Fact File: Uzbekistan

NameOʻzbekiston Respublikasi
Population32,979,000 (2017 estimate)
Capital cityTashkent
Official languageUzbek (official), Russian, Tajik
ReligionsIslam (88%), Eastern Orthodox (9%), other
Life expectancy68.45 years
Population growth 1.7%
GDP $67.22 billion (2016)
HDI 0.701 (105th)
Gini 0.45
President Shavkat Mirziyoyev


Bordering the other four Central Asian “Stans”, Uzbekistan has a rich and colourful history of movement, conquest, and resistance. After Alexander The Great conquered the region in fourth century BC, Uzbekistan witnessed several distinct phases of external influence. Turkic nomads arrived in the sixth century AD and by the eight century Islam was introduced by the Arabs. Perhaps most famously the Mongol Empire, under Genghis Khan, consumed the region in the thirteenth century. With the steppes united, trade, communication and even diseases spread massively in the following centuries. Uzbekistan’s major cities, such as Bukhara, reaped the benefit of reinvigorated East-West trade links.

The Mongols and the Silk Road put the country firmly on the map, but it wasn’t until the early sixteenth century was invaded by the Uzbek. Under the leadership of Abdullah, the empire took in parts of Afghanistan and Persia, but soon broke down. That lack of unity left the Uzbekistani principalities at the mercy of the expanding Russian Empire in the latter half of the nineteenth century. In the wake of the Russian Revolution, the Uzbek fractured between Soviet supporters and the Basmachi, with the latter eventually succumbing to Stalinist policies. Collectivisation, industrialisation, and indigenisation were all pursued by the Uzbek Soviet Socialist Republic during the twentieth century. Soviet industry shifted from vulnerable positions in Western Russia to Uzbekistan during WWII, whilst in the post-war years a drastic drive toward mass production of cotton led to several major ecological disasters. With the collapse of Communism in 1989, Uzbekistan eventually secured its independence in 1991, after several centuries of Russian rule.

Artwork on the rooftop of the Tilla Kari madrasa in Samarkand, Uzbekistan. Photo by Patrick Riggenberg.


Uzbekistan is currently witnessing a momentous period economic growth. According to the World Bank, Uzbekistan’s economy is set to grow faster than any Central Asian or Eastern European nation between now and 2019. State investment in gas, gold and cotton production has created a booming export economy. The future fortunes of exports are largely tied to the performance the Chinese and Russian economies, and their general downturn has concerned Uzbekistani policy makers. Yet even with that considered, a strong small business sector has lifted large sections of the population out of poverty and into employment, a sign that the country’s economy is shifting toward a greater reliance on internal rather than external markets.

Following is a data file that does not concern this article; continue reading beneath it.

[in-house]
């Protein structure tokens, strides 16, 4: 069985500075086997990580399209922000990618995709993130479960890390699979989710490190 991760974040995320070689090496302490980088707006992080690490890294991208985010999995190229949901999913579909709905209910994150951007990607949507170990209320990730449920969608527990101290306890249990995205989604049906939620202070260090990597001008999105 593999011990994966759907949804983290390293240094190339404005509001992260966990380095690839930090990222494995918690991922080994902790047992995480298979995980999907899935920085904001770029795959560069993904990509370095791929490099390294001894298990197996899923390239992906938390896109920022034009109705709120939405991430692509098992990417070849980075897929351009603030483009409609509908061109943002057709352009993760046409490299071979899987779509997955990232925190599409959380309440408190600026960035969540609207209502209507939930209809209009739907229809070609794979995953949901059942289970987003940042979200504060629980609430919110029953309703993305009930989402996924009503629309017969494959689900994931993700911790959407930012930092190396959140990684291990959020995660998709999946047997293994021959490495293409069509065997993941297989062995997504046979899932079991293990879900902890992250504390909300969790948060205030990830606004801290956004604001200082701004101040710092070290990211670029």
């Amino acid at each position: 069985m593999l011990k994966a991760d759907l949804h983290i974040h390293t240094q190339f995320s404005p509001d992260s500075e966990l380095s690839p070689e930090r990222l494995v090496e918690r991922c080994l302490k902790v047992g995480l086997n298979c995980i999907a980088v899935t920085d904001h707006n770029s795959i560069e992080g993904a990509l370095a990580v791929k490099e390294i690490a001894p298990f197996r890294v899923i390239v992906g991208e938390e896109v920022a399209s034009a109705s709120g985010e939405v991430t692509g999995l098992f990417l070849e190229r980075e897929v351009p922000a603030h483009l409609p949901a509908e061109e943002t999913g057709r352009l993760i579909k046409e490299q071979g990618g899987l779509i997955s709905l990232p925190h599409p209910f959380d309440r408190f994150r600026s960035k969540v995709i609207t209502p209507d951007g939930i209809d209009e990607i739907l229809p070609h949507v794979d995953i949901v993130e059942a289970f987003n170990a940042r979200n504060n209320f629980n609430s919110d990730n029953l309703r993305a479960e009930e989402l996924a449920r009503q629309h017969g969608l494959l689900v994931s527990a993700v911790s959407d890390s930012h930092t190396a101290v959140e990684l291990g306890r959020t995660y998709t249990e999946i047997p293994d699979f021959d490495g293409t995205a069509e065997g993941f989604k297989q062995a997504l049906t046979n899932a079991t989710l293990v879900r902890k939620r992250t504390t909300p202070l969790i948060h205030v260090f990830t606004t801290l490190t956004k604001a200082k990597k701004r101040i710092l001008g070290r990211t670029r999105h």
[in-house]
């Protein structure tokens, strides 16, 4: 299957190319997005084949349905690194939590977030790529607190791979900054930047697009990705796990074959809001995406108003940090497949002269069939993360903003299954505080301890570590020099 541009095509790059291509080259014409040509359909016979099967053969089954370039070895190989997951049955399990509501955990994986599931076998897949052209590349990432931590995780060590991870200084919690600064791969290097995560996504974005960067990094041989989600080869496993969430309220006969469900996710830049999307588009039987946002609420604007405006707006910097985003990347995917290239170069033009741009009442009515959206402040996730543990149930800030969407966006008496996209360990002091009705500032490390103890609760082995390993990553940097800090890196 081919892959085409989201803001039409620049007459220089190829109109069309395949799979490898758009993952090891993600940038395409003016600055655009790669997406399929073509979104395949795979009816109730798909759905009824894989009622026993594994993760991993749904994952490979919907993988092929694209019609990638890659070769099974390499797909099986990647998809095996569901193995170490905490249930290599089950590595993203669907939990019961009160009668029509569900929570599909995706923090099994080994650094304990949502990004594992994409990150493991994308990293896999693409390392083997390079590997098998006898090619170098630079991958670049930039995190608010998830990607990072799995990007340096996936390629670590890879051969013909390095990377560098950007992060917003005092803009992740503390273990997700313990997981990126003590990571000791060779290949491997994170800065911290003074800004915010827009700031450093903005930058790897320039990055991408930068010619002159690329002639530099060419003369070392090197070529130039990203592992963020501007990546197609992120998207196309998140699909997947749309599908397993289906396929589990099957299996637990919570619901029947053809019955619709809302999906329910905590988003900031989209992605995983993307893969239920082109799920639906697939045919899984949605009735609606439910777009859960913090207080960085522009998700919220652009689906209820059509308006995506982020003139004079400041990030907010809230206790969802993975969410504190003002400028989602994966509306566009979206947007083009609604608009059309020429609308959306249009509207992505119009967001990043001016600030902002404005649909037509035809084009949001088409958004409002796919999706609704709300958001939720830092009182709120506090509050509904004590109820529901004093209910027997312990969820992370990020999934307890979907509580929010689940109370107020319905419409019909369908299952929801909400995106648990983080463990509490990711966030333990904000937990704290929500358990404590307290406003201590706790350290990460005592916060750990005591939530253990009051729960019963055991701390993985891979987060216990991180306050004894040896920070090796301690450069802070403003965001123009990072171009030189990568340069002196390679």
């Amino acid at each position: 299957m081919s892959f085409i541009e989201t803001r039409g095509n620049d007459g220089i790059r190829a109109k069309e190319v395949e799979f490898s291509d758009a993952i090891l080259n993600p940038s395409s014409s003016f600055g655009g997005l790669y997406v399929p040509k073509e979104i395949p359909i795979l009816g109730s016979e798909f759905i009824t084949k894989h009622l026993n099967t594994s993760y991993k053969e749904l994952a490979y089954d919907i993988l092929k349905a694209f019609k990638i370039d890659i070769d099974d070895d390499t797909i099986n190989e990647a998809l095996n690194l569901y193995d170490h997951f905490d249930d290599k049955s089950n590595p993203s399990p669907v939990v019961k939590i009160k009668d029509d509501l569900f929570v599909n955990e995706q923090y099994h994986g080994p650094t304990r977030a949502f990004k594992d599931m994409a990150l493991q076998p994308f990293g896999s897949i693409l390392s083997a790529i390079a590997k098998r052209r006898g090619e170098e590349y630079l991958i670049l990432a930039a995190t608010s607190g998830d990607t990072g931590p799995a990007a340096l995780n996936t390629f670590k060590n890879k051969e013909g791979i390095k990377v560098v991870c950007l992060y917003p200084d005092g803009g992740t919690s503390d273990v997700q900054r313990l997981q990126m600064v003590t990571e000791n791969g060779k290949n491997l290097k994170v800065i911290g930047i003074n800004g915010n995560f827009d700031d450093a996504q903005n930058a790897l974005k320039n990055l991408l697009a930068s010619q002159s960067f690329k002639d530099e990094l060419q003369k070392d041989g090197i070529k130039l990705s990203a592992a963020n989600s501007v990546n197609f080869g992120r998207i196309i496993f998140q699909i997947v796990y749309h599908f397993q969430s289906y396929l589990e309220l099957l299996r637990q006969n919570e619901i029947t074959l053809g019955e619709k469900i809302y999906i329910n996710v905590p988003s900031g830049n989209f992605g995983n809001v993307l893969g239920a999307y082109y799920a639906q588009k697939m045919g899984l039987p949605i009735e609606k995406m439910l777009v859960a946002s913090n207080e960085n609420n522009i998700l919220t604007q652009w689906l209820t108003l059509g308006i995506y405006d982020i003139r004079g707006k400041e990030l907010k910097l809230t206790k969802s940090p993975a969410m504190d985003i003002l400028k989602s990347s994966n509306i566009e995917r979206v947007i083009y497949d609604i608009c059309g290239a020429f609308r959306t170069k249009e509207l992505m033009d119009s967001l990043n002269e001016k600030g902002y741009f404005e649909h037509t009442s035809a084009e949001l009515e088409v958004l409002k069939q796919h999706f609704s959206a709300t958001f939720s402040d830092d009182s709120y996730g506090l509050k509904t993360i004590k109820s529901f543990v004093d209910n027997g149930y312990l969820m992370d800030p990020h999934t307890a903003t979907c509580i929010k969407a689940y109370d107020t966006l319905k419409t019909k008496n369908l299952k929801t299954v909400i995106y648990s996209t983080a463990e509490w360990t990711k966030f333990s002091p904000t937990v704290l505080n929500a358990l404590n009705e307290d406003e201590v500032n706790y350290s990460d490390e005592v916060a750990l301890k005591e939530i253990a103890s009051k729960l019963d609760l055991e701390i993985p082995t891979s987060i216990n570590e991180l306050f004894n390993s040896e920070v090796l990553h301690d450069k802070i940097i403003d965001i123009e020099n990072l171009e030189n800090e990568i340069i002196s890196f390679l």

The meal is a central pillar of Uzbek culture. Tandoor baked bread (tandir) holds a sacred place at the meal, and can only be torn by hand and never thrown out. Palov (plov or pilaf) is perhaps the most famous dish in the region—and across Central Asia. Often considered to be the oldest dish in Uzbek cuisine and it is believed Alexander the Great was served palov after capturing Marakanda. Cooked in a large pot, palov is a rice based dish cooked with lamb, raisins, and entire bulbs of garlic, seasoned with turmeric, coriander, and cumin.

Pilaf (plov) is a popular dish throughout Uzbekistan and the Central Asia region. Photo Jarda Pulao.


Music is omnipresent in Uzbek society. Whispers of the ancients can be heard in traditional recitals at funerals and commemorative ceremonies, distinct from European music in its monophonic texture. Uzbekistan boasts some incredibly influential musicians in the region. Ari Babakhanov is amongst the most famous. Known for his immense contribution to traditional Bukhara music, he also transcribed and noted down extensive amounts of Persian poetry and popular Uzbek and Tajik works. Today, Uzbekistan has a diverse music scene, with rock and rap the most popular forms.


Close friends or family of the same sex greet each other with a kiss on both cheeks. At a meal, guests are expected to take a turn as toastmaster, praising the host for welcoming them into their home. Family and community is of immense value in Uzbekistan. Communities are governed by the mahallya, a self-governing unit of neighbours and families supporting one another. Most girls marry before the age of 21, and weddings involve the entire community; hundreds of guests are typically invited.


2016 witnessed the election of a new president, Shavkat Mirziyoyev in Uzbekistan. Prior to Mirziyoyev’s election, the nation had been ruled by Islam Karimov, a deeply controversial who was consistently criticised by the international community for extensive human rights abuses in the country. For example, the United Nations has found torture to be institutionalised in the country. Press censorship remains a major issue and many western news outlets are not allowed to function in the country. However, whilst human rights abuses remain a key issue, the government has taken steps to eradicate human trafficking and cultivation of opium for export purposes.

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